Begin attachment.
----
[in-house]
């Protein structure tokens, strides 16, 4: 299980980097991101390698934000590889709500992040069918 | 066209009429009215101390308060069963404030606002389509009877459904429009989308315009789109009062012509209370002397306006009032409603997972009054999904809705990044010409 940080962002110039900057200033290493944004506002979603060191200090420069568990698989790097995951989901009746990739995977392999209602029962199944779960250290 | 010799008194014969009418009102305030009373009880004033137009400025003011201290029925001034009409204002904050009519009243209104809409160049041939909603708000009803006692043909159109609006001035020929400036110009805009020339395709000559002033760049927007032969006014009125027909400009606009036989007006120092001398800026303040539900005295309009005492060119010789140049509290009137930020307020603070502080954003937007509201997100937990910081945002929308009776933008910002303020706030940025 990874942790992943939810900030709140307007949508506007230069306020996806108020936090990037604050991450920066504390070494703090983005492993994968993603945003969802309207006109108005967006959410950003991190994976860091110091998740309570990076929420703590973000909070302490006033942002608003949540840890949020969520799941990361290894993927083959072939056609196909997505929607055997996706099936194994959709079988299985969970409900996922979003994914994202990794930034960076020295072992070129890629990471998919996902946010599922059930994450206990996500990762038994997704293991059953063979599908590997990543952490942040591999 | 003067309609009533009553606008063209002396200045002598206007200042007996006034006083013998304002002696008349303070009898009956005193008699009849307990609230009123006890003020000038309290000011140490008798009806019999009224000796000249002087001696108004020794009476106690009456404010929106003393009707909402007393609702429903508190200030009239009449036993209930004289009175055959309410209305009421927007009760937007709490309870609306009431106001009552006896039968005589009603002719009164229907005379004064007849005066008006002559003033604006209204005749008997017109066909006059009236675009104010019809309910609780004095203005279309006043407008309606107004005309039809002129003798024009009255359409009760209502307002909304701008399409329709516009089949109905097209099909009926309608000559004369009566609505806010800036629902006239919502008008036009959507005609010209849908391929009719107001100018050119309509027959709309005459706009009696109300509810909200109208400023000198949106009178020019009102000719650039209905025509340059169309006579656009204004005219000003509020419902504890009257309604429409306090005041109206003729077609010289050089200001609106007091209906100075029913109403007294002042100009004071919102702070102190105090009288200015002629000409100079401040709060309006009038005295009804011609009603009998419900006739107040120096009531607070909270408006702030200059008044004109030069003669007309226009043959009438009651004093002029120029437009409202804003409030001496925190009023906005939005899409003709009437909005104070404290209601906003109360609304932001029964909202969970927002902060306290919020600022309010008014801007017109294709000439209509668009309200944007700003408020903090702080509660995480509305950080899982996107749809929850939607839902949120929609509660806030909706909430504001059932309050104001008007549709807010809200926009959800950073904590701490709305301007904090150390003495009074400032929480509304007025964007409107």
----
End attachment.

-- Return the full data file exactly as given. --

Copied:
[in-house]
């Protein structure tokens, strides 16, 4: 299980980097991101390698934000590889709500992040069918 | 066209009429009215101390308060069963404030606002389509009877459904429009989308315009789109009062012509209370002397306006009032409603997972009054999904809705990044010409 940080962002110039900057200033290493944004506002979603060191200090420069568990698989790097995951989901009746990739995977392999209602029962199944779960250290 | 010799008194014969009418009102305030009373009880004033137009400025003011201290029925001034009409204002904050009519009243209104809409160049041939909603708000009803006692043909159109609006001035020929400036110009805009020339395709000559002033760049927007032969006014009125027909400009606009036989007006120092001398800026303040539900005295309009005492060119010789140049509290009137930020307020603070502080954003937007509201997100937990910081945002929308009776933008910002303020706030940025 990874942790992943939810900030709140307007949508506007230069306020996806108020936090990037604050991450920066504390070494703090983005492993994968993603945003969802309207006109108005967006959410950003991190994976860091110091998740309570990076929420703590973000909070302490006033942002608003949540840890949020969520799941990361290894993927083959072939056609196909997505929607055997996706099936194994959709079988299985969970409900996922979003994914994202990794930034960076020295072992070129890629990471998919996902946010599922059930994450206990996500990762038994997704293991059953063979599908590997990543952490942040591999 | 003067309609009533009553606008063209002396200045002598206007200042007996006034006083013998304002002696008349303070009898009956005193008699009849307990609230009123006890003020000038309290000011140490008798009806019999009224000796000249002087001696108004020794009476106690009456404010929106003393009707909402007393609702429903508190200030009239009449036993209930004289009175055959309410209305009421927007009760937007709490309870609306009431106001009552006896039968005589009603002719009164229907005379004064007849005066008006002559003033604006209204005749008997017109066909006059009236675009104010019809309910609780004095203005279309006043407008309606107004005309039809002129003798024009009255359409009760209502307002909304701008399409329709516009089949109905097209099909009926309608000559004369009566609505806010800036629902006239919502008008036009959507005609010209849908391929009719107001100018050119309509027959709309005459706009009696109300509810909200109208400023000198949106009178020019009102000719650039209905025509340059169309006579656009204004005219000003509020419902504890009257309604429409306090005041109206003729077609010289050089200001609106007091209906100075029913109403007294002042100009004071919102702070102190105090009288200015002629000409100079401040709060309006009038005295009804011609009603009998419900006739107040120096009531607070909270408006702030200059008044004109030069003669007309226009043959009438009651004093002029120029437009409202804003409030001496925190009023906005939005899409003709009437909005104070404290209601906003109360609304932001029964909202969970927002902060306290919020600022309010008014801007017109294709000439209509668009309200944007700003408020903090702080509660995480509305950080899982996107749809929850939607839902949120929609509660806030909706909430504001059932309050104001008007549709807010809200926009959800950073904590701490709305301007904090150390003495009074400032929480509304007025964007409107």